I was brought to the U.S. from Brazil when I was nine years old. I've lived in the United States for 20 years. From a young age I was determined to go to college, but in high school I found out that this might never be an option for me—it was impossible for me to access financial aid for my studies because of my undocumented status. I became very discouraged, since it seemed like higher education was out of my reach.
But I didn't give up. After graduating high school I worked to save up so I could start off at a community college. I later transferred to a state university and graduated with a Bachelor of Science in Nursing. Then I was accepted into a doctorate program. However, due to financial limitations I've had to put that on hold.
I worked full time all the way through college and the start of graduate school. I never expected to be given a loan or scholarship or any help at all. All I wanted was the chance to fight for my future.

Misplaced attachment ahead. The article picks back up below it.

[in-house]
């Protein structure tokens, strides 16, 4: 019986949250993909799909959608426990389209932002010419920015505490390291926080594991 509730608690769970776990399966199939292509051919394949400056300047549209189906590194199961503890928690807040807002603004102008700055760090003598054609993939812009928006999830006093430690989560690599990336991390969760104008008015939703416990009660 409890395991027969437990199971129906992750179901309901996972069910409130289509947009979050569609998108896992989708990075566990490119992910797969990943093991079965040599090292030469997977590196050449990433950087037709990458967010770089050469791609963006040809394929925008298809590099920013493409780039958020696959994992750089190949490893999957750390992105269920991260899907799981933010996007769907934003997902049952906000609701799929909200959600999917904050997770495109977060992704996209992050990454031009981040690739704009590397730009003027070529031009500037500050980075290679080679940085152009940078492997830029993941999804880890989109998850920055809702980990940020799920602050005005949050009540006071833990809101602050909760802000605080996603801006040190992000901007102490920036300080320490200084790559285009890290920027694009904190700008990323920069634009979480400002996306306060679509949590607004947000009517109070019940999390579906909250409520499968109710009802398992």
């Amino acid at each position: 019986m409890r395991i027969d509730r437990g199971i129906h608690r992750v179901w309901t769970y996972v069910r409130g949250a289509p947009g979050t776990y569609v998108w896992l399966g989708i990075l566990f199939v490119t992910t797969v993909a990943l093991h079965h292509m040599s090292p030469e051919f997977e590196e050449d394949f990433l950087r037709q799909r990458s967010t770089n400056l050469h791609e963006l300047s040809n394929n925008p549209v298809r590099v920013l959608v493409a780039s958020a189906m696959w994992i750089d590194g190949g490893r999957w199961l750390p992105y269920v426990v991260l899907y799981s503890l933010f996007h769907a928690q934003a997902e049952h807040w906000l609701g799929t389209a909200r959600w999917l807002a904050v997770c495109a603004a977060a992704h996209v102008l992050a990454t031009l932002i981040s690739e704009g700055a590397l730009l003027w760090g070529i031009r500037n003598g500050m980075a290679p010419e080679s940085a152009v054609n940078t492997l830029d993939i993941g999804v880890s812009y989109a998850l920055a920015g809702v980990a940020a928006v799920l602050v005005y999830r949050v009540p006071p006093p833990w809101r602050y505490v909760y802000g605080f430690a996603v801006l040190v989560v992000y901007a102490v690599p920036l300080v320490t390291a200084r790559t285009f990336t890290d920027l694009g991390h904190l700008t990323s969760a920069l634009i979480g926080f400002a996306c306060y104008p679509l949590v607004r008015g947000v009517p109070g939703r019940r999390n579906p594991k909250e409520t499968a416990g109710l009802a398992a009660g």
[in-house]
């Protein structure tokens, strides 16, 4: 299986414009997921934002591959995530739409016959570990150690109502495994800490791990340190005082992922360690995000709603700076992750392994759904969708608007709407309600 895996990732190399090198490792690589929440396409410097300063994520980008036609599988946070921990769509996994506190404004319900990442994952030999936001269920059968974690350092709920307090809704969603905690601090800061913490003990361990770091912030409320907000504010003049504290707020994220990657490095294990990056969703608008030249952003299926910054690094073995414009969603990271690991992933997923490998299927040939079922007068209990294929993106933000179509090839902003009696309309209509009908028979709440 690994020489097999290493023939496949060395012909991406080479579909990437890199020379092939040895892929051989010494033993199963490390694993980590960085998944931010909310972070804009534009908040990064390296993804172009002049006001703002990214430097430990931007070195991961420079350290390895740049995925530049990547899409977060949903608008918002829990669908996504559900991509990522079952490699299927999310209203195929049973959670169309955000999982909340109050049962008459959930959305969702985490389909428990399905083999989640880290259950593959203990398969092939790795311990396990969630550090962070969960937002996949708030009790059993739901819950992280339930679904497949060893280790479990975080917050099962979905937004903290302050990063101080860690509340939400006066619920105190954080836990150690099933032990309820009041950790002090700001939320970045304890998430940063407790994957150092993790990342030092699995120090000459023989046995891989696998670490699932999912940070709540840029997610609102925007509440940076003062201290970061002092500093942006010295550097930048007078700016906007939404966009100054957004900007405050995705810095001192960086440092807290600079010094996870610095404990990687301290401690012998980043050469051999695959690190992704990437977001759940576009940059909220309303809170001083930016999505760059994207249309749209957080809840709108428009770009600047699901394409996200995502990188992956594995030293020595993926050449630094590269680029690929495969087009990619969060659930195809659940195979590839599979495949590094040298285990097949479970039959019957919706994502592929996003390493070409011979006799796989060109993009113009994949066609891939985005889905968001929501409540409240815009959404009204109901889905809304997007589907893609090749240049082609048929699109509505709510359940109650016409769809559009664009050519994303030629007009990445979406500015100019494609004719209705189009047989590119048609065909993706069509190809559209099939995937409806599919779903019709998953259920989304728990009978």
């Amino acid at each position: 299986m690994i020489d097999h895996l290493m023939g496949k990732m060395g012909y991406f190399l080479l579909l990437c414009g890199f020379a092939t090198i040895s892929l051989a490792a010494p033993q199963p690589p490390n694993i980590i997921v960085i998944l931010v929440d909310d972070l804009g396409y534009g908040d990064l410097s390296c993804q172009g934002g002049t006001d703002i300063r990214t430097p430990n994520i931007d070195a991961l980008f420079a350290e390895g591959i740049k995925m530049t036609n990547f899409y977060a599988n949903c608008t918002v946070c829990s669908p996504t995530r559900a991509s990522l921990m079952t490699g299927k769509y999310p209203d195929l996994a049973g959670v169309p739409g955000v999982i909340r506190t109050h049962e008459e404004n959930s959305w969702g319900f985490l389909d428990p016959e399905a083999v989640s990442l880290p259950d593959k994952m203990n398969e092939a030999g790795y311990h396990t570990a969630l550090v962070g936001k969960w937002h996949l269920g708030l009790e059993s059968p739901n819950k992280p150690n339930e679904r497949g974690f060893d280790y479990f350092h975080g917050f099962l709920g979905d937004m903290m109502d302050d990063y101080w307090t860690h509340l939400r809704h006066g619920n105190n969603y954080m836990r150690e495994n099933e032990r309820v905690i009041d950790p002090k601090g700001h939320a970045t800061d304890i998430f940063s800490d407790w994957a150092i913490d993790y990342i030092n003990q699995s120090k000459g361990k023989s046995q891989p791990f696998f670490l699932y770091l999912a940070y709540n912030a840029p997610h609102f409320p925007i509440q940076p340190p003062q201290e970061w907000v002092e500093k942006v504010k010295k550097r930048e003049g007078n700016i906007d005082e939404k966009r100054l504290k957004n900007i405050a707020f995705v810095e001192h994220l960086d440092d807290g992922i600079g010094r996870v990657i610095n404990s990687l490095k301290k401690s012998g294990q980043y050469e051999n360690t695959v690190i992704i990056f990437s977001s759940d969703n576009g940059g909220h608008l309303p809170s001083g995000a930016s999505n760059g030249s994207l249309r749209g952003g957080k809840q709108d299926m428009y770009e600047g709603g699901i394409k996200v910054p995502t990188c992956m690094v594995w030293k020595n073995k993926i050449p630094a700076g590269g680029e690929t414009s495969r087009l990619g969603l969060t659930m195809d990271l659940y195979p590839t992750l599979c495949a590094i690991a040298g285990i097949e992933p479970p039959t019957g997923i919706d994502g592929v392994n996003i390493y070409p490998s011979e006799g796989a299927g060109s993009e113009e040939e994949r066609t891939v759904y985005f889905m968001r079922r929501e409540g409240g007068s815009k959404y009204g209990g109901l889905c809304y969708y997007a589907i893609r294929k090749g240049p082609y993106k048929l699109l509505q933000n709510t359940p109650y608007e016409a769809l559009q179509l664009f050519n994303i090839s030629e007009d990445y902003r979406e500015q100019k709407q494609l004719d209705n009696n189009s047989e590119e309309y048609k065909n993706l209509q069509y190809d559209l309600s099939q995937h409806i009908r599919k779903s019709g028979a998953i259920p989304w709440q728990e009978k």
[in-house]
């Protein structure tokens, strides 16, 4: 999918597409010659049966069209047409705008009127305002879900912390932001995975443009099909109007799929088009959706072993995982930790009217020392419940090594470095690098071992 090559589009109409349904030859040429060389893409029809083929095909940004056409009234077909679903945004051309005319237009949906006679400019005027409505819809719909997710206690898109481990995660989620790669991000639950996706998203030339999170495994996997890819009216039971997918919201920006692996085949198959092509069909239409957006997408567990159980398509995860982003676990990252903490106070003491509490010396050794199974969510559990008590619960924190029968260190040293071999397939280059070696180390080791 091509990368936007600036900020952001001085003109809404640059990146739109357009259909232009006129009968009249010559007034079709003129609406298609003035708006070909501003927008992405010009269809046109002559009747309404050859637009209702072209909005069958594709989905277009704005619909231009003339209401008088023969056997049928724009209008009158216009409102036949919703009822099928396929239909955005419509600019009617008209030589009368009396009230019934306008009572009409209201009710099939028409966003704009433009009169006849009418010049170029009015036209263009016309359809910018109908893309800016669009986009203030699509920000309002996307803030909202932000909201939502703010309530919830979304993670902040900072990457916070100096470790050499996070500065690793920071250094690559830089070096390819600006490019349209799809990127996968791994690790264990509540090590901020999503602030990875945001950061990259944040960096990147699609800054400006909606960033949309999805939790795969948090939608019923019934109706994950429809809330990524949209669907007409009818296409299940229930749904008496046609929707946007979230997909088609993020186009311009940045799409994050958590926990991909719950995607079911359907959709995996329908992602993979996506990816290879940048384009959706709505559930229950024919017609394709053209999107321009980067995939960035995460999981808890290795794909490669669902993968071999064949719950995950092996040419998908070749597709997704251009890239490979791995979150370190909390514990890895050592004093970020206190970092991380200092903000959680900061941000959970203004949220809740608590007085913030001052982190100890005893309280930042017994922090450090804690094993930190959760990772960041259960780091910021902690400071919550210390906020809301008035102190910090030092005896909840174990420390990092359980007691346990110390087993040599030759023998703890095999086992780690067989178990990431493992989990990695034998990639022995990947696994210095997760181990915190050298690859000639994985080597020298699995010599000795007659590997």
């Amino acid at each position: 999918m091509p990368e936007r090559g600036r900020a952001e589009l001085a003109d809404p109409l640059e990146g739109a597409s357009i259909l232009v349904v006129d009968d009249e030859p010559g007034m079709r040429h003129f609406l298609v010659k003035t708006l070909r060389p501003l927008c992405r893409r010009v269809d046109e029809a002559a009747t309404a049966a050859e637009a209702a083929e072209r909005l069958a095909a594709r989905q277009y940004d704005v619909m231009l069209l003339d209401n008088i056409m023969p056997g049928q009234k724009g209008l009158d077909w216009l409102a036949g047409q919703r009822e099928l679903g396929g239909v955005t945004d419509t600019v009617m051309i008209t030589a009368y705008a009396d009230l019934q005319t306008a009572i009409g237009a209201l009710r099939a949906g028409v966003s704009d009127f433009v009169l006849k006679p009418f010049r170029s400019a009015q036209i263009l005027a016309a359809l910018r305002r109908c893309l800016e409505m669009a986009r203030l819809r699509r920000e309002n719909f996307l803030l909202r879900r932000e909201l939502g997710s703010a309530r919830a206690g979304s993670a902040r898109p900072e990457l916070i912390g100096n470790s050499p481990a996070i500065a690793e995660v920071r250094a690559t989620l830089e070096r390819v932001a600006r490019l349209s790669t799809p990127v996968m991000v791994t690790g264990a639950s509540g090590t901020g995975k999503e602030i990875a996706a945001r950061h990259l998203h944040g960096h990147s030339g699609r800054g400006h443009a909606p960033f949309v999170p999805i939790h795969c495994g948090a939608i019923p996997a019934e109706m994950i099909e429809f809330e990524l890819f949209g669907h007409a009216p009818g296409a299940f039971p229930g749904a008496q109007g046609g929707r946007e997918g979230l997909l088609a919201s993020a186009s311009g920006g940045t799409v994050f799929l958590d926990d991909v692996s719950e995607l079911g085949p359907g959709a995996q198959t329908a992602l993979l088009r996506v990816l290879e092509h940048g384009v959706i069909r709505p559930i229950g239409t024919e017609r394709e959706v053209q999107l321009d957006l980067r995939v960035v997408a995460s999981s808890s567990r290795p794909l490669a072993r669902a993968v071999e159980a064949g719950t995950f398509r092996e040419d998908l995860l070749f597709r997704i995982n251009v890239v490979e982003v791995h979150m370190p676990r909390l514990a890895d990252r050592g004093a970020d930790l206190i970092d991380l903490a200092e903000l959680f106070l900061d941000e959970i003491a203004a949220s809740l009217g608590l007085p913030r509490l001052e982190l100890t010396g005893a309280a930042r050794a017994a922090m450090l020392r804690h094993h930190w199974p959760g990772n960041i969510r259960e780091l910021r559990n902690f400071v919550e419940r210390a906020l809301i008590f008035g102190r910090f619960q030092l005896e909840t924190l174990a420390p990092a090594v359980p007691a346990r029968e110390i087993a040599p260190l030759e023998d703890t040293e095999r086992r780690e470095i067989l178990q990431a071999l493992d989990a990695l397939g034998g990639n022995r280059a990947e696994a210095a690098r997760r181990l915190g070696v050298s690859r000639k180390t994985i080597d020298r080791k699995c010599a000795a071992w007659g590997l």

Deferred Action for Childhood Arrivals has definitely given me a feeling of validation after all those years of hard work when I feared I wouldn't be able to pursue my dreams in this country. As we continue our work towards comprehensive immigration reform, I am hopeful that one day I can call this country home for good, and not live in fear of having everything ripped away from me.
It's important for lawmakers in Congress to hear stories like mine. Tell Congress to stand with our future—and with thousands of DREAMers like me who just want their chance to have a future in the country they call home.